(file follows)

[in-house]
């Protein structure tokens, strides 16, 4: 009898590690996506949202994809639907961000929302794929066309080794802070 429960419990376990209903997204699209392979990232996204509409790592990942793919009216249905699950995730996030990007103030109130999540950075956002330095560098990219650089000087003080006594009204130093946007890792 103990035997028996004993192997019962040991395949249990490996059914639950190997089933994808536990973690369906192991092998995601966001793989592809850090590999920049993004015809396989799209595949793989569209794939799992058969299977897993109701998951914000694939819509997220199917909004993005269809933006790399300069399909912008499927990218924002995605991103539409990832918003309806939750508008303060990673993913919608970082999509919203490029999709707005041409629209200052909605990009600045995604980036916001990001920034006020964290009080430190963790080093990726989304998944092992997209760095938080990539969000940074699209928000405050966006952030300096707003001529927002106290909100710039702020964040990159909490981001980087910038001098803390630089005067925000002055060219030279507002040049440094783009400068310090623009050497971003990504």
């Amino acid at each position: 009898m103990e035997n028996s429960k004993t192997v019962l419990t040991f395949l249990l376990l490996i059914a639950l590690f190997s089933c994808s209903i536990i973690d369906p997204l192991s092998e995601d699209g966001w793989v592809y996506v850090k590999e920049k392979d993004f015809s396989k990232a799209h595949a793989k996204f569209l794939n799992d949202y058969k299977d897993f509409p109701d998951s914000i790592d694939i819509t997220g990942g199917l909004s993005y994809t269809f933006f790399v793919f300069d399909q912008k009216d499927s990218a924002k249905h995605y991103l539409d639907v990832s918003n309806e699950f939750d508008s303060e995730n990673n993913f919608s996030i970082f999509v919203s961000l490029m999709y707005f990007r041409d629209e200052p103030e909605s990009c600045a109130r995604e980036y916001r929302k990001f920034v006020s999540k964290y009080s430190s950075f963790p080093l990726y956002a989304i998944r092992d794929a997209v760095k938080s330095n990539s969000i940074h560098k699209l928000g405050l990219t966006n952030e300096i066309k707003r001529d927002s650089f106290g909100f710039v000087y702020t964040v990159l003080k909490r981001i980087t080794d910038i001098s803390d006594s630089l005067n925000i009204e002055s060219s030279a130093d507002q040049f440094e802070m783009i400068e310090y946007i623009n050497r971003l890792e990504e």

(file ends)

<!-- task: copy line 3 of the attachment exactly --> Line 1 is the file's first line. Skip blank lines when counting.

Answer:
């Amino acid at each position: 009898m103990e035997n028996s429960k004993t192997v019962l419990t040991f395949l249990l376990l490996i059914a639950l590690f190997s089933c994808s209903i536990i973690d369906p997204l192991s092998e995601d699209g966001w793989v592809y996506v850090k590999e920049k392979d993004f015809s396989k990232a799209h595949a793989k996204f569209l794939n799992d949202y058969k299977d897993f509409p109701d998951s914000i790592d694939i819509t997220g990942g199917l909004s993005y994809t269809f933006f790399v793919f300069d399909q912008k009216d499927s990218a924002k249905h995605y991103l539409d639907v990832s918003n309806e699950f939750d508008s303060e995730n990673n993913f919608s996030i970082f999509v919203s961000l490029m999709y707005f990007r041409d629209e200052p103030e909605s990009c600045a109130r995604e980036y916001r929302k990001f920034v006020s999540k964290y009080s430190s950075f963790p080093l990726y956002a989304i998944r092992d794929a997209v760095k938080s330095n990539s969000i940074h560098k699209l928000g405050l990219t966006n952030e300096i066309k707003r001529d927002s650089f106290g909100f710039v000087y702020t964040v990159l003080k909490r981001i980087t080794d910038i001098s803390d006594s630089l005067n925000i009204e002055s060219s030279a130093d507002q040049f440094e802070m783009i400068e310090y946007i623009n050497r971003l890792e990504e």